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Research Article Open Access
Objective: To analyze starting time (early versus late) and duration of caffeine treatment and its possible
influence on neurodevelopmental (ND) outcome in very preterm infants.
Hypothesis: Early initiation of caffeine treatment with longer duration of treatment may significantly improve ND outcome in very preterm infants.
Design: Retrospective cohort study.
Setting: Level III Neonatal Intensive care Unit (NICU) and out-patient NICU follow-up clinic of an academic medical center in New York City.
Participants: A total of 146 inborn infants with gestational ages (GA) of 23-32 weeks who received caffeine treatment were included in this study with the following exclusion criteria: incomplete clinical data, insufficient ND follow-up and transfer of infants to other facilities.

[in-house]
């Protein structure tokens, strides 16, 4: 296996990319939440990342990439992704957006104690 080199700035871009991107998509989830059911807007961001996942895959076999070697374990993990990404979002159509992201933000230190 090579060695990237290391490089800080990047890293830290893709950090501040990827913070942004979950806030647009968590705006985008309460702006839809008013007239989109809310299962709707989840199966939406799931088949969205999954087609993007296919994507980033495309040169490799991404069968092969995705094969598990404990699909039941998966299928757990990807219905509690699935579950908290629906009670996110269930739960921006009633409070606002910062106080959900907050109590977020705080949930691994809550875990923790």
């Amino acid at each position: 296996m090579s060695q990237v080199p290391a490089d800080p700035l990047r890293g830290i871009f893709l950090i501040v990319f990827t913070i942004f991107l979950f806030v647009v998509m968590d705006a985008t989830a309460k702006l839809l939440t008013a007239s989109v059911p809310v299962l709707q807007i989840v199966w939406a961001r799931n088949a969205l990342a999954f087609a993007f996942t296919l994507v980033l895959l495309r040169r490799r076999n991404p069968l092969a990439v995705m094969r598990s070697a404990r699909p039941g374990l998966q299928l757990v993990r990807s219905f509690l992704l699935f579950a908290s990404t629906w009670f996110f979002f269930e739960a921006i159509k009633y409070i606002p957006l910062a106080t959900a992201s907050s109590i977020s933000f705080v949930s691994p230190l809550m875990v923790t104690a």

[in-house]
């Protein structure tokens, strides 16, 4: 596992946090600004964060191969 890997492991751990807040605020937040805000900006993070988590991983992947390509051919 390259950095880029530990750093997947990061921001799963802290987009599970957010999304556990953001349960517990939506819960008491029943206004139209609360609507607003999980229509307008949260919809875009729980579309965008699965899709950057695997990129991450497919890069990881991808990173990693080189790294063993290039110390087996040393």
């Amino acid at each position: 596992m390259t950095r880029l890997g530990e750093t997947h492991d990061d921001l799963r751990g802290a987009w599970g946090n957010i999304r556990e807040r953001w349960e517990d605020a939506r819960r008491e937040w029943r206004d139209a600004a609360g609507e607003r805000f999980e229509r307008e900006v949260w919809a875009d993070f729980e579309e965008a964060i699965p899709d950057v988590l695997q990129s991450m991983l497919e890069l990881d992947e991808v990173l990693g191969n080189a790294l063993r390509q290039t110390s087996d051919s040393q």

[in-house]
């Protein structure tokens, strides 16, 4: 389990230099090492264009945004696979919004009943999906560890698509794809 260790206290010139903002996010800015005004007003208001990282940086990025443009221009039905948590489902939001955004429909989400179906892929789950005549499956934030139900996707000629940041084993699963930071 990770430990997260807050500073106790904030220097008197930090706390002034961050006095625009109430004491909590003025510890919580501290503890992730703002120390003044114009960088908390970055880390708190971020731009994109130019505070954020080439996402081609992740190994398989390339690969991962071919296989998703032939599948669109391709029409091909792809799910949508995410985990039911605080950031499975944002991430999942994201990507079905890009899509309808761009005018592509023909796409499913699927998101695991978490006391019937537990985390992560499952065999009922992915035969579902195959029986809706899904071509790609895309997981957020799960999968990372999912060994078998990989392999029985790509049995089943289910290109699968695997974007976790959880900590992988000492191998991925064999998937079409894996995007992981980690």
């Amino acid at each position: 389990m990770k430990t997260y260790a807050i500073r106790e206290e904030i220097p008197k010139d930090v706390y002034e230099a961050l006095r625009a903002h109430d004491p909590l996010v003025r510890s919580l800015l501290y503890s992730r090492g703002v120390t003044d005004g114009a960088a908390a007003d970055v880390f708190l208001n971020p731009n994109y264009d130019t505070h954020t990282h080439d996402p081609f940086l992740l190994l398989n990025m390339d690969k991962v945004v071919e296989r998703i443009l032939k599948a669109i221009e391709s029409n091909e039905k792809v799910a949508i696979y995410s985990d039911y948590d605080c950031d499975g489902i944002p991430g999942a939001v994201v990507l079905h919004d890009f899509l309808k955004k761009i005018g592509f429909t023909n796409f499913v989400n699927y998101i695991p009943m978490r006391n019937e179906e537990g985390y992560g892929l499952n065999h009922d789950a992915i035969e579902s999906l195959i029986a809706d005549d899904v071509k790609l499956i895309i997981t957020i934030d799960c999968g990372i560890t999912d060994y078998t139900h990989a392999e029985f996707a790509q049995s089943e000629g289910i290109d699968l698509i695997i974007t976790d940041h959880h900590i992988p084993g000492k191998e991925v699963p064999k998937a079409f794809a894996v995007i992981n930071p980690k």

Interventions: Information on the administration of Caffeine Citrate injection USP and Caffeine Citrate oral solution (20 mg/ml equivalent to 10 mg caffeine base) including duration of treatment were obtained from individual chart reviews.
Primary outcome measure: Normal and adverse (mild/moderate, severe) ND outcome.
Results: Duration and starting point (early versus late) of caffeine treatment were not associated with ND
outcome; adjusted for GA, head ultrasound (HUS) results and gender. The only significant predictor of ND outcome
Conclusion: Gestational age (GA) seems to have more of an influence on ND outcome than caffeine citrate
treatment regardless of duration (i.e., dose) and onset (early versus late) of such treatment.
Caffeine treatment, Prematurity, Neurodevelopmental outcome, Birth Complications, Breastfeeding, Bronchopulmonary Dysplasia, Feeding Disorders, Gestational diabetes, Neonatal Anemia, Neonatal Breastfeeding, Neonatal Care, Neonatal Disease, Neonatal Drugs, Neonatal Health, Neonatal Infections, Neonatal Intensive Care, Neonatal Seizure, Neonatal Sepsis, Newborn Jaundice, Newborns Screening, Premature Infants, Sepsis in Neonatal, Vaccines and Immunity for Newborns